Hugh Straley, formerly of Group Health, sent us this article this am from the New England Journal of Medicine.  He said it was worth a read, and we agree.  It provides a smart look ahead to 2012.

To summarize, the article says there are four key elements to watch this year:  state legislative sessions, the deadline for state grant applications for exchange funding, the Supreme Court case, and the federal elections.

While the last two are no brainers, the article makes some very good points about the first two.  On the state legislative sessions, the conclusion one must draw is that it is very likely, due to potential inaction by a number of states, that the federal government will ultimately be running a series of exchanges across the country.

The vast majority of state legislative activity will take place between January and June. At least 40 states are scheduled to start their 2012 sessions by mid-February. Nearly 75% will have sessions lasting less than 6 months, more than a dozen will meet for less than 3 months, and four are not scheduled to meet at all. The timing of the state legislative sessions is particularly important given the timing of the second event, the Supreme Court ruling on the constitutionality of the ACA, which is expected to be issued by the end of June. Given that only nine states have sessions running into July, waiting until the end of June to see how the Court rules would be a risky strategy for many states, which may by default cede control of key elements to the federal government.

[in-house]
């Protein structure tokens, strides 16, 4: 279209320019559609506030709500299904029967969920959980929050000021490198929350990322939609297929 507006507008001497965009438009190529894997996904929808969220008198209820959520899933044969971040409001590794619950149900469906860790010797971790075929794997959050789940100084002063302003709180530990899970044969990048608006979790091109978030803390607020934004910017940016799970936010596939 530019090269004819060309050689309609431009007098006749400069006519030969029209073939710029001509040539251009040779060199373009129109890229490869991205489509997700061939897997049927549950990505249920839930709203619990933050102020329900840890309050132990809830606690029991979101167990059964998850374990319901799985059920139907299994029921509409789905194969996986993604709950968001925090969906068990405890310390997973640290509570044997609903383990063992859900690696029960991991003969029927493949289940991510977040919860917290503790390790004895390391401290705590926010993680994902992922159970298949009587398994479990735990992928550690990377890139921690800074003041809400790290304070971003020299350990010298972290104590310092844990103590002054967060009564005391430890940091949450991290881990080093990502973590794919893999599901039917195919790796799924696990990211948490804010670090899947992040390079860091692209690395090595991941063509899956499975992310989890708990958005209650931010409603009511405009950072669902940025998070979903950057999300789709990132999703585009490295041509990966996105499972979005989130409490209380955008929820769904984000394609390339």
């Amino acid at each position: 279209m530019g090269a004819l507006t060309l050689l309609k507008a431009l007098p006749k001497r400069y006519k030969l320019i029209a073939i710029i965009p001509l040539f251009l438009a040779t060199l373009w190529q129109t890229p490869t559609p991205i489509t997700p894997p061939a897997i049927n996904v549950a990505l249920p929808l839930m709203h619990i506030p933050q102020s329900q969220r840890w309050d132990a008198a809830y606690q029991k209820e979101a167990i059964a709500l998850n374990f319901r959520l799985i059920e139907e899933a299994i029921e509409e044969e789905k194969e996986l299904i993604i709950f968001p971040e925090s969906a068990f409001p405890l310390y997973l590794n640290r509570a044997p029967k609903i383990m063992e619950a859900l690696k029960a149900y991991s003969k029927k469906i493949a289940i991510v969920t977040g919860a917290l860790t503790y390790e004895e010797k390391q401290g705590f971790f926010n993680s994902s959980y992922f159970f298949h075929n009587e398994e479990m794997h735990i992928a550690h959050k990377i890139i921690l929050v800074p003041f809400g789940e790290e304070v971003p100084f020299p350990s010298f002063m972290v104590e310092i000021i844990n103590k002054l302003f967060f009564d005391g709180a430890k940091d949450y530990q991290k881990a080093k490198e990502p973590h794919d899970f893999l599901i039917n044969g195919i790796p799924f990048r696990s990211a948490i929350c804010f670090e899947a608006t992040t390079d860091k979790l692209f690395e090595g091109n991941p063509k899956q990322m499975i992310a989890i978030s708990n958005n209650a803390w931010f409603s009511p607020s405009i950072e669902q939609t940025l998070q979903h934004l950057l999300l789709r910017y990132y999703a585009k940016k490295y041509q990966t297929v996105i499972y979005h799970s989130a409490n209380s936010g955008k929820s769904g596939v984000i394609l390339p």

This scenario, a default cessation of control by states to the federal government on key elements of the exchange, will grow increasingly likely over time.  The Republican primaries could drive up rhetoric against implementation at the state level.  And, the “air war” of a national campaign strategy is often played out “on the ground” among state and local officials.  In other words, if Republican candidates for office increasingly focus on repeal of the ACA, that could increase the likelihood of stalling among Republican-controlled legislatures.

That isn’t going to be the case in Washington State however, and this brings us an important note about the article’s second noteworthy point:  watch the exchange application process.  Washington State is well underway for planning this grant application, with the most recent example being HB 2319 released yesterday.  This is the state’s comprehensive bill on the exchange for 2012.  We were knee deep in it yesterday, as I’m sure many insiders were as well.  In short, and assuming passage, Washington appears well placed to receive additional money to implement an exchange here, regardless of what happens in the Supreme Court.